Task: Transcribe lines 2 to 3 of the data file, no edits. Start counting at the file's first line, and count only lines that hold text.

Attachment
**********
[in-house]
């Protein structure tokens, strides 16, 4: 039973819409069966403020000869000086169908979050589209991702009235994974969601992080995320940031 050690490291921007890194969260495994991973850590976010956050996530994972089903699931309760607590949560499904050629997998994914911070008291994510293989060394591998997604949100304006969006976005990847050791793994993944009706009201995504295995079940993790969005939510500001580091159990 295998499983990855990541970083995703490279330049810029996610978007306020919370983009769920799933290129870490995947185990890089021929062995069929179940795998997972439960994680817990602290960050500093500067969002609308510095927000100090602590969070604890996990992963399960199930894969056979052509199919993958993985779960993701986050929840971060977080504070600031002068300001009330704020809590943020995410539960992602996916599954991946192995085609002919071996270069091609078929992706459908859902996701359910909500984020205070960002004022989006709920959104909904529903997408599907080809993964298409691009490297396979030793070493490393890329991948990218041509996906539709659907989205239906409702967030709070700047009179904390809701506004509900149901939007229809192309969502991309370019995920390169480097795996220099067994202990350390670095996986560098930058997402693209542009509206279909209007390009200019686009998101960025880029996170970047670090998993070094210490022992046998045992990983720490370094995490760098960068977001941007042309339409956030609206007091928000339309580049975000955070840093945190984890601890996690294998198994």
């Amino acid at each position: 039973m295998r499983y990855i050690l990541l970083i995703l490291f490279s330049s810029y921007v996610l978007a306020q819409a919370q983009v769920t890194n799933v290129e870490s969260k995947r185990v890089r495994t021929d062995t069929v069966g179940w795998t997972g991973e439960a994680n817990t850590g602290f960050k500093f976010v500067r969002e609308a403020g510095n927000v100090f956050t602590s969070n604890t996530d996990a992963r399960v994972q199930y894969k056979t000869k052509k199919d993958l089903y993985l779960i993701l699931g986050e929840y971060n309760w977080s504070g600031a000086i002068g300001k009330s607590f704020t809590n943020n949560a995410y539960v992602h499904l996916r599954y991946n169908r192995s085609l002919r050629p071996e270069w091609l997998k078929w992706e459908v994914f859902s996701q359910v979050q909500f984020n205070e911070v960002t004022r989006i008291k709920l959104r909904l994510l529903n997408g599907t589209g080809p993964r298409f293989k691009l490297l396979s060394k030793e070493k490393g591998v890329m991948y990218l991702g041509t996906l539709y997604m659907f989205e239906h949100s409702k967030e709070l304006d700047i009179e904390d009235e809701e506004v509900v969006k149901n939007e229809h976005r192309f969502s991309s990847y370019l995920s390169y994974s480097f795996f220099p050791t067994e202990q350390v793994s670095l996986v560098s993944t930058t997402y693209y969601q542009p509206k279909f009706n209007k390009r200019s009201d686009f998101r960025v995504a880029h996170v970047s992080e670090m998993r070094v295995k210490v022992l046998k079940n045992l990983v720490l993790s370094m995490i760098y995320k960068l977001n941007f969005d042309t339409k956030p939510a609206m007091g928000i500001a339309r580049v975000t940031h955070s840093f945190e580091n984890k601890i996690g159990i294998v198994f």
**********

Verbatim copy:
């Protein structure tokens, strides 16, 4: 039973819409069966403020000869000086169908979050589209991702009235994974969601992080995320940031 050690490291921007890194969260495994991973850590976010956050996530994972089903699931309760607590949560499904050629997998994914911070008291994510293989060394591998997604949100304006969006976005990847050791793994993944009706009201995504295995079940993790969005939510500001580091159990 295998499983990855990541970083995703490279330049810029996610978007306020919370983009769920799933290129870490995947185990890089021929062995069929179940795998997972439960994680817990602290960050500093500067969002609308510095927000100090602590969070604890996990992963399960199930894969056979052509199919993958993985779960993701986050929840971060977080504070600031002068300001009330704020809590943020995410539960992602996916599954991946192995085609002919071996270069091609078929992706459908859902996701359910909500984020205070960002004022989006709920959104909904529903997408599907080809993964298409691009490297396979030793070493490393890329991948990218041509996906539709659907989205239906409702967030709070700047009179904390809701506004509900149901939007229809192309969502991309370019995920390169480097795996220099067994202990350390670095996986560098930058997402693209542009509206279909209007390009200019686009998101960025880029996170970047670090998993070094210490022992046998045992990983720490370094995490760098960068977001941007042309339409956030609206007091928000339309580049975000955070840093945190984890601890996690294998198994």
């Amino acid at each position: 039973m295998r499983y990855i050690l990541l970083i995703l490291f490279s330049s810029y921007v996610l978007a306020q819409a919370q983009v769920t890194n799933v290129e870490s969260k995947r185990v890089r495994t021929d062995t069929v069966g179940w795998t997972g991973e439960a994680n817990t850590g602290f960050k500093f976010v500067r969002e609308a403020g510095n927000v100090f956050t602590s969070n604890t996530d996990a992963r399960v994972q199930y894969k056979t000869k052509k199919d993958l089903y993985l779960i993701l699931g986050e929840y971060n309760w977080s504070g600031a000086i002068g300001k009330s607590f704020t809590n943020n949560a995410y539960v992602h499904l996916r599954y991946n169908r192995s085609l002919r050629p071996e270069w091609l997998k078929w992706e459908v994914f859902s996701q359910v979050q909500f984020n205070e911070v960002t004022r989006i008291k709920l959104r909904l994510l529903n997408g599907t589209g080809p993964r298409f293989k691009l490297l396979s060394k030793e070493k490393g591998v890329m991948y990218l991702g041509t996906l539709y997604m659907f989205e239906h949100s409702k967030e709070l304006d700047i009179e904390d009235e809701e506004v509900v969006k149901n939007e229809h976005r192309f969502s991309s990847y370019l995920s390169y994974s480097f795996f220099p050791t067994e202990q350390v793994s670095l996986v560098s993944t930058t997402y693209y969601q542009p509206k279909f009706n209007k390009r200019s009201d686009f998101r960025v995504a880029h996170v970047s992080e670090m998993r070094v295995k210490v022992l046998k079940n045992l990983v720490l993790s370094m995490i760098y995320k960068l977001n941007f969005d042309t339409k956030p939510a609206m007091g928000i500001a339309r580049v975000t940031h955070s840093f945190e580091n984890k601890i996690g159990i294998v198994f």